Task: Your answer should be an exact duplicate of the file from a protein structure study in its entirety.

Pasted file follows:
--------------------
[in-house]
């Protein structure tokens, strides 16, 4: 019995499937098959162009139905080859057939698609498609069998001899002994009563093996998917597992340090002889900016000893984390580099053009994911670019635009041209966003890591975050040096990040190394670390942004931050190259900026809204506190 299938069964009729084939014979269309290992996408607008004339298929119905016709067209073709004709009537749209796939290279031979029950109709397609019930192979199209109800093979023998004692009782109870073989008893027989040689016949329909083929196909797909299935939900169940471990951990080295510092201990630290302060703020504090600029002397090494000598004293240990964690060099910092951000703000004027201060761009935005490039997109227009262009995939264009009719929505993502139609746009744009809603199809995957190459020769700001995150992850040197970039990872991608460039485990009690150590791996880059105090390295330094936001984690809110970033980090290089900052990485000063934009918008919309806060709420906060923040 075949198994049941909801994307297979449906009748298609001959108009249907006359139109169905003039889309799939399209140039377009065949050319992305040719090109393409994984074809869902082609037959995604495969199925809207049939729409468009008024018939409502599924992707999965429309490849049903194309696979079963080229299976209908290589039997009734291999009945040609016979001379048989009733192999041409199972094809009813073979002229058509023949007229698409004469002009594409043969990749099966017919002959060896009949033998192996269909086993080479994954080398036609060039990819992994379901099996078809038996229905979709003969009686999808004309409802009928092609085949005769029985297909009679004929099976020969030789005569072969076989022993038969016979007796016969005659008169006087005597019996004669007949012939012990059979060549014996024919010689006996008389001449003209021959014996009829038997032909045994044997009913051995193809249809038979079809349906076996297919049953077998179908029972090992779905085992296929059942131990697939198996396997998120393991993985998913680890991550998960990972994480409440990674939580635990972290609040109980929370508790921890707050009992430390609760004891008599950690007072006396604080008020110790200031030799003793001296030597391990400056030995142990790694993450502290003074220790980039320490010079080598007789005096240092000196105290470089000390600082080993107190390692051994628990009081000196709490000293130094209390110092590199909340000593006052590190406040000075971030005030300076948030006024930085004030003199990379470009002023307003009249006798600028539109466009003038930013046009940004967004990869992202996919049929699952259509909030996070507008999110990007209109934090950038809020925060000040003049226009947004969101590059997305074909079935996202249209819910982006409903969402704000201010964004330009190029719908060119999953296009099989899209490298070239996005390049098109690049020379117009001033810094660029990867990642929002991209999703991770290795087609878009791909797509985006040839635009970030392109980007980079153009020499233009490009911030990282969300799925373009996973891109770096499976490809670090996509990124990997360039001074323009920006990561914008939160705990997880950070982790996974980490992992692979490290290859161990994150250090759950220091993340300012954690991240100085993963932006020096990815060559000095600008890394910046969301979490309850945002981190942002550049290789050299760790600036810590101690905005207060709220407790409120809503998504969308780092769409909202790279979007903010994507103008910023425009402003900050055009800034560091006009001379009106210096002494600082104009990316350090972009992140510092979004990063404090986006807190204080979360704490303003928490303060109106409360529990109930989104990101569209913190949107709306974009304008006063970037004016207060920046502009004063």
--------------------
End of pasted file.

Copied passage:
[in-house]
């Protein structure tokens, strides 16, 4: 019995499937098959162009139905080859057939698609498609069998001899002994009563093996998917597992340090002889900016000893984390580099053009994911670019635009041209966003890591975050040096990040190394670390942004931050190259900026809204506190 299938069964009729084939014979269309290992996408607008004339298929119905016709067209073709004709009537749209796939290279031979029950109709397609019930192979199209109800093979023998004692009782109870073989008893027989040689016949329909083929196909797909299935939900169940471990951990080295510092201990630290302060703020504090600029002397090494000598004293240990964690060099910092951000703000004027201060761009935005490039997109227009262009995939264009009719929505993502139609746009744009809603199809995957190459020769700001995150992850040197970039990872991608460039485990009690150590791996880059105090390295330094936001984690809110970033980090290089900052990485000063934009918008919309806060709420906060923040 075949198994049941909801994307297979449906009748298609001959108009249907006359139109169905003039889309799939399209140039377009065949050319992305040719090109393409994984074809869902082609037959995604495969199925809207049939729409468009008024018939409502599924992707999965429309490849049903194309696979079963080229299976209908290589039997009734291999009945040609016979001379048989009733192999041409199972094809009813073979002229058509023949007229698409004469002009594409043969990749099966017919002959060896009949033998192996269909086993080479994954080398036609060039990819992994379901099996078809038996229905979709003969009686999808004309409802009928092609085949005769029985297909009679004929099976020969030789005569072969076989022993038969016979007796016969005659008169006087005597019996004669007949012939012990059979060549014996024919010689006996008389001449003209021959014996009829038997032909045994044997009913051995193809249809038979079809349906076996297919049953077998179908029972090992779905085992296929059942131990697939198996396997998120393991993985998913680890991550998960990972994480409440990674939580635990972290609040109980929370508790921890707050009992430390609760004891008599950690007072006396604080008020110790200031030799003793001296030597391990400056030995142990790694993450502290003074220790980039320490010079080598007789005096240092000196105290470089000390600082080993107190390692051994628990009081000196709490000293130094209390110092590199909340000593006052590190406040000075971030005030300076948030006024930085004030003199990379470009002023307003009249006798600028539109466009003038930013046009940004967004990869992202996919049929699952259509909030996070507008999110990007209109934090950038809020925060000040003049226009947004969101590059997305074909079935996202249209819910982006409903969402704000201010964004330009190029719908060119999953296009099989899209490298070239996005390049098109690049020379117009001033810094660029990867990642929002991209999703991770290795087609878009791909797509985006040839635009970030392109980007980079153009020499233009490009911030990282969300799925373009996973891109770096499976490809670090996509990124990997360039001074323009920006990561914008939160705990997880950070982790996974980490992992692979490290290859161990994150250090759950220091993340300012954690991240100085993963932006020096990815060559000095600008890394910046969301979490309850945002981190942002550049290789050299760790600036810590101690905005207060709220407790409120809503998504969308780092769409909202790279979007903010994507103008910023425009402003900050055009800034560091006009001379009106210096002494600082104009990316350090972009992140510092979004990063404090986006807190204080979360704490303003928490303060109106409360529990109930989104990101569209913190949107709306974009304008006063970037004016207060920046502009004063």